A Cupar businessman's proposal for two 100m wind turbines has been thrown out by Fife councillors. Gordon Pay hoped to erect the turbines at South Cassingray Farm, Largoward, but the proposal was rejected during Thursday's full Fife Council meeting on the grounds of insufficient information submitted and defence interests at RAF Leuchars. Members of north-east Fife area committee were excluded from considering the item as they had already voiced strong opposition in a submission to the Department of Planning and Environmental Appeals (DPEA). Mr Pay appealed to the DPEA after the council failed to determine the application within the required timescale. However, his appeal was considered not valid by the DPEA because he did not lodge it in time. The council's planning department said insufficient information had been submitted in relation to the proposal's potential impact on visual and residential amenity, and wildlife. Development manager Jim Birrell said: ''There was adequate opportunity for the information to be collated and there is a clear lack of information. ''This is a relatively simple, straight forward application before the committee but we are nevertheless not in a position to complete an assessment because of lack of information.'' Council leader Peter Grant said the authority had a ''very strong case'' against any subsequent appeal lodged by Mr Pay. The planner's report said the proposal would have a ''significant and detrimental operational impact'' on the MoD's air traffic control radars at RAF Leuchars. It said: ''The resultant desensitisation of the radar could result in aircraft not being detected and therefore not presented to air traffic controllers, which may have a significant and detrimental operational impact and put air safety at risk.'' Scottish Natural Heritage objected on the grounds that Mr Pay had presented insufficient evidence that irreversible damage to protected species of geese, peregrine falcons and bats would be avoided. Largoward and District Community Council objected after a survey found 78.5% of locals were against it. It was concerned the structures would be a visual intrusion in the Cameron area, incompatible with the rural landscape and detrimental to residential amenity and tourism. Fifty-six objections were received by the council.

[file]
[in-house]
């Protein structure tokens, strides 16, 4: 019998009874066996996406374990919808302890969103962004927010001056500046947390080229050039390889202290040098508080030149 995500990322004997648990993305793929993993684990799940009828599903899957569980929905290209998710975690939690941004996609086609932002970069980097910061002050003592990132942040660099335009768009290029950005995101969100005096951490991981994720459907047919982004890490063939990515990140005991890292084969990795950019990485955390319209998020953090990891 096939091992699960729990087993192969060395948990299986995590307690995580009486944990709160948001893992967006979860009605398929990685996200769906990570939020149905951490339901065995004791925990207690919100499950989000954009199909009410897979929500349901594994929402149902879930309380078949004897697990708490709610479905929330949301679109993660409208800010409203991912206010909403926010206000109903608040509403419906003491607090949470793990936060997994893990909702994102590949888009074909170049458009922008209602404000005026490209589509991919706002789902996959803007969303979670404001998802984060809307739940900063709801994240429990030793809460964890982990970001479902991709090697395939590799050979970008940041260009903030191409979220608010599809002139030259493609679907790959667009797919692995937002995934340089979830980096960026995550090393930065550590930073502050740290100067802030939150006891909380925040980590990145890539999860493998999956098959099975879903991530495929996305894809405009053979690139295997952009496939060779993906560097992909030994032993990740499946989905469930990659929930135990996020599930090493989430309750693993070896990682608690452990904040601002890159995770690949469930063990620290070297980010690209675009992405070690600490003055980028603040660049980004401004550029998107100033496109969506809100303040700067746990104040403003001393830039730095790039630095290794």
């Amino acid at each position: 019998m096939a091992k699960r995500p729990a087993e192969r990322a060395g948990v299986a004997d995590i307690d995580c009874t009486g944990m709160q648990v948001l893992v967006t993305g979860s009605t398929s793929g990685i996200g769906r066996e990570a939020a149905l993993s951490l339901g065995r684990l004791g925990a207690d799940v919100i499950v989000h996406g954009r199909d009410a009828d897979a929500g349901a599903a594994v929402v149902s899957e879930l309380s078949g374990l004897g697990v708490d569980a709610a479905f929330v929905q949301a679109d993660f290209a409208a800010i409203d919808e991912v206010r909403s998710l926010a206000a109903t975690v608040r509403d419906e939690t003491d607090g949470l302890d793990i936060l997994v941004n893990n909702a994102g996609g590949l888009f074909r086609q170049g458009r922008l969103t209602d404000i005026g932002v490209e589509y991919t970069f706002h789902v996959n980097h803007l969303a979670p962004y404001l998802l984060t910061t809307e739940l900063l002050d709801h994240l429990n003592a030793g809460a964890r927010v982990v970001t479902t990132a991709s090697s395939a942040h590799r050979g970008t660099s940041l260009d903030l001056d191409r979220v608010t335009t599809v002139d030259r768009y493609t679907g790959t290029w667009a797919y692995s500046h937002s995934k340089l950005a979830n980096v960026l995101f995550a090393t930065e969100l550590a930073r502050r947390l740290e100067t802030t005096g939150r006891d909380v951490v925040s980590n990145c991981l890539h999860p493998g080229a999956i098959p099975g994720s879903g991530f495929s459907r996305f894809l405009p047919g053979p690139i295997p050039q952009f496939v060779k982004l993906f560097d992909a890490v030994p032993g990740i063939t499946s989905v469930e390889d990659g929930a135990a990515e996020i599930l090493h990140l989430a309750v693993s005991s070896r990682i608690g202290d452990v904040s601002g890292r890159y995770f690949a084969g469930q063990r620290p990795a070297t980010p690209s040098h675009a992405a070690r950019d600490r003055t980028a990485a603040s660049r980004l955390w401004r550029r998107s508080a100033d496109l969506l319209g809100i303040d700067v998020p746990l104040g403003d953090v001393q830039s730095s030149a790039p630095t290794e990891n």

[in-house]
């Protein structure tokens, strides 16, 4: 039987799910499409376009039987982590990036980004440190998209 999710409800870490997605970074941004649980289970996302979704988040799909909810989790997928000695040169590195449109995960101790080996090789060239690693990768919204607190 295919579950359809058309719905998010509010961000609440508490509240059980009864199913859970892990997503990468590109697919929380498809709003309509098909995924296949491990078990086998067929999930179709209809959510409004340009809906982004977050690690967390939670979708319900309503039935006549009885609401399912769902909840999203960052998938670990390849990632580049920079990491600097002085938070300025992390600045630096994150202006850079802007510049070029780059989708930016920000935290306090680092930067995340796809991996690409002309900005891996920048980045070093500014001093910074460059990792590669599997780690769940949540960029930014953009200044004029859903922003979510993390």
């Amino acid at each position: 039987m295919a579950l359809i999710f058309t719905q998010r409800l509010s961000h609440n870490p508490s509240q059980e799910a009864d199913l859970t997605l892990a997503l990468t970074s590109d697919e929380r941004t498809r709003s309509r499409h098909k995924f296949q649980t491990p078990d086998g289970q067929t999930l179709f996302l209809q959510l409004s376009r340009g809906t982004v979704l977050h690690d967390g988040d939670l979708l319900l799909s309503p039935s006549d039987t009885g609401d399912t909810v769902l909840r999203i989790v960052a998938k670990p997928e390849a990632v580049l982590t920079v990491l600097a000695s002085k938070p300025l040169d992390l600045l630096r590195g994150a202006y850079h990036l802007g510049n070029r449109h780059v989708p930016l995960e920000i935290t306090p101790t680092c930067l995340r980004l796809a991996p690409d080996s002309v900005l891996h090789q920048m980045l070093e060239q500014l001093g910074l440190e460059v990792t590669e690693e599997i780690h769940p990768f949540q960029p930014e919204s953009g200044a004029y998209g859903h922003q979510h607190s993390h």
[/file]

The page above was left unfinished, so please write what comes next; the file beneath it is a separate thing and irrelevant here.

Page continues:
Scottish ministers have called a public inquiry to determine the fate of a giant Perthshire windfarm. An inquest into the highly controversial Dulater Hill project will be held in Birnam at the end of March. The scheme involves the installation of 17 turbines — each twice the height of the Scott Monument — across an area of land the size of 16 football pitches. Developers say the scheme, north of the A923 near Butterstone, will dramatically slash carbon emissions and help reach crucial green energy targets. But the plan is up against strong opposition from residents and local organisations. Perth and Kinross Council has also lodged a formal objection. It is argued that the turbines would have a negative impact on tourism and the local economy. Opponents say there is already an overabundance of turbines in the area with more than 100 already in place and around 160 proposed. Ecotricity, which is spearheading the development, says that it will create construction jobs and boost the community by £285,000 a year. The Lunan Valley Protection Group, which was set up to fight the proposal, will be representing local objectors at the meeting. A spokesman said: "Our arguments, which have now been submitted, are mainly around the visual impact of having these turbines on the skyline and the cumulative visual impact with the other wind farms in the area. "We are not against wind power per se, but we do think these massive turbines are inappropriate for the proposed site. "And if this site was approved there is the risk, seen elsewhere, of further wind farms being approved locally, creating a cluster that would have a massive cumulative visual impact." He said there was also safety concerns about construction materials and turbine parts being transported along the A923. "Historically very wide loads on narrow roads can slide off the verge," he said. "If oil or other pollutants got into the five lochs system that could present a real threat to a rare and sensitive ecosystem." An Ecotricity spokesman has said that, if approved, "the Dulater Hill wind park would help us take another big step in reducing the national carbon footprint, creating enough clean energy to power nearly 30,000 homes and saving more than 50,000 tonnes of CO2 annually." He added: "We've done extensive environmental and ecological assessments as part of the planning process and we're very confident the site is an appropriate place for a wind park of this size." Councillors had earlier refused to back the project, claiming it would lead to "unacceptable adverse visual impacts" which would "erode the experience from popular viewpoints within the River Tay National Scenic Area". The inquiry is due to begin at the Birnam Institute Arts and Conference Centre from 1pm on Tuesday, March 28. It is expected to run until Friday, April 3.